11. Public goods

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Transcript 11. Public goods

Public Goods
Lecture 11 – academic year 2014/15
Introduction to Economics
Fabio Landini
What do we do today?
• Lect. 11: what happens when markets
cannot provide a price for goods?
• Lect. 11: what’s the difference between
private goods and public goods?
• Lect. 11: how can we come avoid
opportunistic behaviour (free rider)?
Common resources
• What happens
when natural
resources finishes
(e.g. fish)?
• Which countries
and/or citizens
have to pay for
such resources?
3
Public goods
• Who decides how
much we should
spend for the public
sector?
• What could happen
if everyone stop
paying taxes?
The allocative function of prices
In our economic system (private capitalism)
most goods are allocated though the market
mechanism.
For these goods, the price is the reference
point for consumers (how much to buy) and
producers (how much to sell).
Not everything has a price…
However, there are also free goods (nice walk in
Parco Ducale).
For free goods, markets are not good devices to
design the allocation of the resources.
The price does not reflect the consumers’
willingness to pay.
Indeed, the price cannot equalize supply and
demand.
Not everything has a price…
In this case:
Public intervention
can solve market failure & increase economic
welfare.
Market efficiency and good typology
The efficiency of markets depends on the type
of goods.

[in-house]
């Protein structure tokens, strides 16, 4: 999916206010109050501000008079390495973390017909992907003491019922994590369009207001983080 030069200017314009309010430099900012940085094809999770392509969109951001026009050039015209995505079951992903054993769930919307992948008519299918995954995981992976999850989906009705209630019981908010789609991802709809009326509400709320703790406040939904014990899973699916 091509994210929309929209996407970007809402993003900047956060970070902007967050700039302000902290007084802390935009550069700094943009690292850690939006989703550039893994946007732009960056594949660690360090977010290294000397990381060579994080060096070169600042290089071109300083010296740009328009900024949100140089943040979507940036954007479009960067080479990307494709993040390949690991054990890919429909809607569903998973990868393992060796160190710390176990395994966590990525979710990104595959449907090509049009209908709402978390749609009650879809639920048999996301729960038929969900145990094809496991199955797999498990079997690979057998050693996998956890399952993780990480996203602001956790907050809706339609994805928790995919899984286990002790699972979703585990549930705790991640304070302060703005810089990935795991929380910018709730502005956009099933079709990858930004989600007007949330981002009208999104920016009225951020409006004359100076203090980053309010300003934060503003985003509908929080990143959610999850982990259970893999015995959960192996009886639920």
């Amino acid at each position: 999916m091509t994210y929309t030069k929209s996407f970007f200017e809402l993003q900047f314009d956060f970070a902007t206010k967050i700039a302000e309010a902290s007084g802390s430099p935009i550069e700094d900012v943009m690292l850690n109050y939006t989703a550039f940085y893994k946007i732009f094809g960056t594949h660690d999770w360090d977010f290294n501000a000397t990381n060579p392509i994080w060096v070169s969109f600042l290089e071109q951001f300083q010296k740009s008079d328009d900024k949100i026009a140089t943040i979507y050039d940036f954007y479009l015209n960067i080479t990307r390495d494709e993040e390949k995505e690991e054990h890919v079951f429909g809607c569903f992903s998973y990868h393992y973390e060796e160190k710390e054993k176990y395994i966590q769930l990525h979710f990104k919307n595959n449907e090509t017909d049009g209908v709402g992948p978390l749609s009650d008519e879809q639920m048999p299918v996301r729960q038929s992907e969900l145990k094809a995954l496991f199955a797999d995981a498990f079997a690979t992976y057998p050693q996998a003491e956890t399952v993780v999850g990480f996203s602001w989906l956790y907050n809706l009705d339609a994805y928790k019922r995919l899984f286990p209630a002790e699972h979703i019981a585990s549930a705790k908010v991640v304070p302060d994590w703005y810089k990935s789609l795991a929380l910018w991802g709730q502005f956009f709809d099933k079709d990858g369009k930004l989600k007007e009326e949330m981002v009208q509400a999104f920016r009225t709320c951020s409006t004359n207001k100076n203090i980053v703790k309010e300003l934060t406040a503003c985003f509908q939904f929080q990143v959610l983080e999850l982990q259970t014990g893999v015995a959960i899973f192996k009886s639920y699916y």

The various goods available in our economy
differ along two dimensions
Excludability
and
Rivalry
Typologies of economic goods
Excludability
An individual can be prevented from using a
good (e.g. laws usually recognize the private
property of a good)
Typologies of economic goods
Rivalry
The consumption of a good by an individual
prevents the simultaneous consumption of the
same good by other individuals
Example of a public good: A bridge
A bridge connects two shores of a river
Given a certain dimension of the bridge, if the
n. of people using the bridge increases
(congestion): consumption rivalry
If there is a tax for the bridge (those who don’t
pay cannot use it): consumption excludability
Example of the
bridge
Many
Free access
Rival
N. people
Few
Not rival
Example of the
bridge
Tax
yes
Given
number of
people
No
Not
Excludable
excludable
Example of the
bridge: two-ways
table
Many
N. people
Few
Tax
Yes
No
Excludable
Not excludable
Rival
(PRIVATE GOODS)
Rival
(COMMONS)
Excludabe
Not excludable
Not rival
(NATURAL
MONOPOLY)
Not rival
(PUBLIC GOODS)
Four types of economic goods (1)
Private goods
• Both excludable and rival
Example: ice-cream, CDs, etc.
Public goods
• Neither excludable nor rival
Example: national defence, scientific
knowledge, Wikipedia
Four types of economic goods (1)
Commons
• Rival but not excludable
Example: sea fish.
Natural monopoly
• Excludable but not rival
Example: drinkable water
Public goods and externalities
Non-excludable goods  all can benefit without
paying the price, p = 0
Access to the good cannot be limited; private
value = 0, social value > 0
But: production costs > 0 (scarce resources)
Who is it going to produce the good, if not paid?